The Unconsciousness of An Ethiopian Princess College Days of Future Past

The Unconsciousness of An Ethiopian Princess College Days of Future Past

by T.C. Harrison
4.5 2

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The Unconsciousness of An Ethiopian Princess College Days of Future Past 4.5 out of 5 based on 0 ratings. 2 reviews.
Anonymous More than 1 year ago
* the rest of world is covered in trees, many unique species of plants and animals roam here. Grounders may be found lurking around, so be careful.*
Anonymous More than 1 year ago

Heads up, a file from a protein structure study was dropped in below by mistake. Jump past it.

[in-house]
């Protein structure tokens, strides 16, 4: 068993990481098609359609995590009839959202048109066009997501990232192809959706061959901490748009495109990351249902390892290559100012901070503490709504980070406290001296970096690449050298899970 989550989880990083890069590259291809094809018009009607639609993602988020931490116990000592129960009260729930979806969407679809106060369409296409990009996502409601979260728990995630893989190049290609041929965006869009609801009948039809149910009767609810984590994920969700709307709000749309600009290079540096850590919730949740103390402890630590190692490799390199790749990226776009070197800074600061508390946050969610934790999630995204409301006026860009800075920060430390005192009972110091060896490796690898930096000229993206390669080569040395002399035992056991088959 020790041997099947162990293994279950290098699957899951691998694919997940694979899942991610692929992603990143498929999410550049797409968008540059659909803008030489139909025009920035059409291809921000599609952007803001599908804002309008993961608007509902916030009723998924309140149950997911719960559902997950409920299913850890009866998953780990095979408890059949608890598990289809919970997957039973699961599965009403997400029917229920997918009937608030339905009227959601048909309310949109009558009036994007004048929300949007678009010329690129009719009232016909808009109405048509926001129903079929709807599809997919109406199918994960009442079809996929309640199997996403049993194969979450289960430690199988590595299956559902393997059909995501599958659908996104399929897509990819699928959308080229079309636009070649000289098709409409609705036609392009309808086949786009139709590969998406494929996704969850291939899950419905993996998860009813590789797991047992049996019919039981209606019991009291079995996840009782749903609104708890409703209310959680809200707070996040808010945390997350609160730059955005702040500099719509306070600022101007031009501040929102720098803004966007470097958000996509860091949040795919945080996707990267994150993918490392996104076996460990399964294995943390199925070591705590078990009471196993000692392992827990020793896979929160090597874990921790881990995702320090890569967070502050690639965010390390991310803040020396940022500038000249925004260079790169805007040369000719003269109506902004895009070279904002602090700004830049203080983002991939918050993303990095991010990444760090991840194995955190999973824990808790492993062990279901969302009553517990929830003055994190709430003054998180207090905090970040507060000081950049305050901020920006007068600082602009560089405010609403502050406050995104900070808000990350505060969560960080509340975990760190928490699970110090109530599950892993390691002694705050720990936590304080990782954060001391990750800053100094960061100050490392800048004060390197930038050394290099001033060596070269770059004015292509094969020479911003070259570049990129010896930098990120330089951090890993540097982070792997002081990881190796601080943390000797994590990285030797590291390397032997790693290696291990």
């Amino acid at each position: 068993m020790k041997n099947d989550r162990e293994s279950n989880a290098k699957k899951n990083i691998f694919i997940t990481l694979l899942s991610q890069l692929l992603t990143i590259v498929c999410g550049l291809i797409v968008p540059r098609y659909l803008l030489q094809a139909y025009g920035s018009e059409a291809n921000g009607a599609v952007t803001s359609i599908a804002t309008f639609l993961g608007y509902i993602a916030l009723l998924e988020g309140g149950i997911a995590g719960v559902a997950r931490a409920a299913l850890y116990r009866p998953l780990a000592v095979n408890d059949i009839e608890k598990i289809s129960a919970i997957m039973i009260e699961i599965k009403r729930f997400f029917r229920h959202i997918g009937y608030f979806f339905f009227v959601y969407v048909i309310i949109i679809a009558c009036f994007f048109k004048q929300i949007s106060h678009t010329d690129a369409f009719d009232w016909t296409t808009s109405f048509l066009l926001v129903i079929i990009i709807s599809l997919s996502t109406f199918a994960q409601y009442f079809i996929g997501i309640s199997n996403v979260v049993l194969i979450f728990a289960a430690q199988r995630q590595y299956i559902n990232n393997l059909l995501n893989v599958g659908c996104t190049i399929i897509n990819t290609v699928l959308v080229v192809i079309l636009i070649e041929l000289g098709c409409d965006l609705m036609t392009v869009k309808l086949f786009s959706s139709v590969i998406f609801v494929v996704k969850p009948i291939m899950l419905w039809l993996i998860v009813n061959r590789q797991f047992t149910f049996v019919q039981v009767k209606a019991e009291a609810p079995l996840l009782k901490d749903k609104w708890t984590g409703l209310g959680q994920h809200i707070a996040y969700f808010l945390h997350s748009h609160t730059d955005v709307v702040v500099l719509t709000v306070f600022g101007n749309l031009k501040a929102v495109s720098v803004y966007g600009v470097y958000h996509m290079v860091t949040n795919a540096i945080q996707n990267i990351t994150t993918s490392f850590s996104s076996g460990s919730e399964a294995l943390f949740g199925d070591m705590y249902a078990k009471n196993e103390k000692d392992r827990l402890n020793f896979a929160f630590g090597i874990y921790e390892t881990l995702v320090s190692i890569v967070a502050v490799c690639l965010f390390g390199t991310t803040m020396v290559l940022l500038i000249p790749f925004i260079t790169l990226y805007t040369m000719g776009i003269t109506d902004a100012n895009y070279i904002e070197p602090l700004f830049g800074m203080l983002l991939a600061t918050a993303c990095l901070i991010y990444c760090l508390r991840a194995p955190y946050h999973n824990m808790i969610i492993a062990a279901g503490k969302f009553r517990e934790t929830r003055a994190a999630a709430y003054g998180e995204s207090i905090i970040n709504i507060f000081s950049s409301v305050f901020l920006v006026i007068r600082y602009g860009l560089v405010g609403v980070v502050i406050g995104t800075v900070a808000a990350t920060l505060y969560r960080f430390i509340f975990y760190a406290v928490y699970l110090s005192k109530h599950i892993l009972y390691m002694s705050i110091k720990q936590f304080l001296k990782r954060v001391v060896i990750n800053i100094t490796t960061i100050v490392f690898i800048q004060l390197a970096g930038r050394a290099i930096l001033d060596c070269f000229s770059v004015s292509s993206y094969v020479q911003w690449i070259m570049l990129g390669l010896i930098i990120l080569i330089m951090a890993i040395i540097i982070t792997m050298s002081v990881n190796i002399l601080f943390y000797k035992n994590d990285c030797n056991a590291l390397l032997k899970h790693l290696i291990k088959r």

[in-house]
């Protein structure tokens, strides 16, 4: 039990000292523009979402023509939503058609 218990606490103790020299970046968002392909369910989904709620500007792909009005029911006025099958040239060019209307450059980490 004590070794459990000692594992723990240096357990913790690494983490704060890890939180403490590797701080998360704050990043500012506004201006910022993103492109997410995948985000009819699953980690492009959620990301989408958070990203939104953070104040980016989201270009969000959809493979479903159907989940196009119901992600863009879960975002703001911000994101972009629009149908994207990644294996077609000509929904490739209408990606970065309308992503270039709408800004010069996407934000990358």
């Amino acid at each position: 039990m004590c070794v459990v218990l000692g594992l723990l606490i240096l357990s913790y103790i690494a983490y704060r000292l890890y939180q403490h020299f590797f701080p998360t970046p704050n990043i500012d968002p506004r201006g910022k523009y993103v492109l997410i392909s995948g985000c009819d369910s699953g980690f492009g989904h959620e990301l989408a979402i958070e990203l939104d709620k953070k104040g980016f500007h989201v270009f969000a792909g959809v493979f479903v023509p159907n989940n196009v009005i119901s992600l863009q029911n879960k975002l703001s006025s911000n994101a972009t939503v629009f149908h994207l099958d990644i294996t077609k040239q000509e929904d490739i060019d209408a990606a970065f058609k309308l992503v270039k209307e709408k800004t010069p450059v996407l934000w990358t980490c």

Review for Talisha Harrison, The Unconsciousness of an Ethiopian Princess College Days of Future Past 5 September 2013 4 Stars The trajectory of this collection of poems is easy to follow, quick and easy read. The poems themselves are accessible to everyone; if you remember your school days you will relate to these poems very readily. However one negative I found is that the book is very short and while it ends appropriately in terms of the poetry the content feels somewhat abbreviated, almost like some of them are incomplete thoughts. Then again the very nature of this topic – reflection of College Days of Future Past – can often feel abbreviated and incomplete in real life as there’s so much we’re working through! Also the poems are ordered one right after the other in the e-book almost like a list, as opposed to one or a couple of poems per page. This may be due to e-book publishing nonetheless it makes it feel a little rambling, as though you’re supposed to just read through all the poems non-stop. It would benefit the poems to have that pause or page break and savor the imagery and very real moments one experiences in school that the author captures so well. I greatly appreciate however the genuine voice, and concise nature of these poems. You can very easily read these and imagine going about a day-to-day scholarly life. The author achieves fullness in her range of topics that is true to life, and especially college. This is a relatable read that any reader can fit themselves into the scenes and fill with their own memories. The poem “Mr. Poe” is honest, insightful, and personal. It takes a look at her experience learning he was racist, yet she was a fan. You can very easily sink into this poem and say “What if” someone you admired hated you without ever knowing you? It reflects on one of the many conundrums I think so many of us face in school and in life, that brick wall you never saw coming. I like in “Chemistry:” how the author relates the basic element of school – classes – to the many elements of “real life”. Again this fits what you really do experience; you find yourself analyzing some of your classes in terms of the rest of your life, I can definitely say I did it in my chemistry class as well! And this is something I really like about her collection, that we the reader get to experience her expressiveness, seeing that she needed to find a place for these words in her around every corner and that at every turn she had these thoughts to express. “The Campus” is another poem I enjoy for its gentle and descriptive nature. It is an example of how she brings the reader along with her in her school journeys, taking in her surroundings like a small child seeing a new world. And I really like how it fits into the order of the poems because it sets you up, going from high school to college, taking in the scenery before you, the serenity and movement of your campus wherever you are, we’ve all been there. Overall this book is well put together although it ends appropriately it leaves you feeling like there should be more content, you need more. It is accessible to everyone in her use of language, not just poetic fans. And I like the journey she took me on because I followed her through her college experiences at the same time that she took me back through my own. This collection of poems is a testament to the very real process of reflection while going forward through our new experiences. You can feel her reflection through her words. The last two poems – On Course Pt. 1 & 2 – are very fitting as conclusions and what it’s like to go out into the world after college. I look forward to seeing where her course took her after college.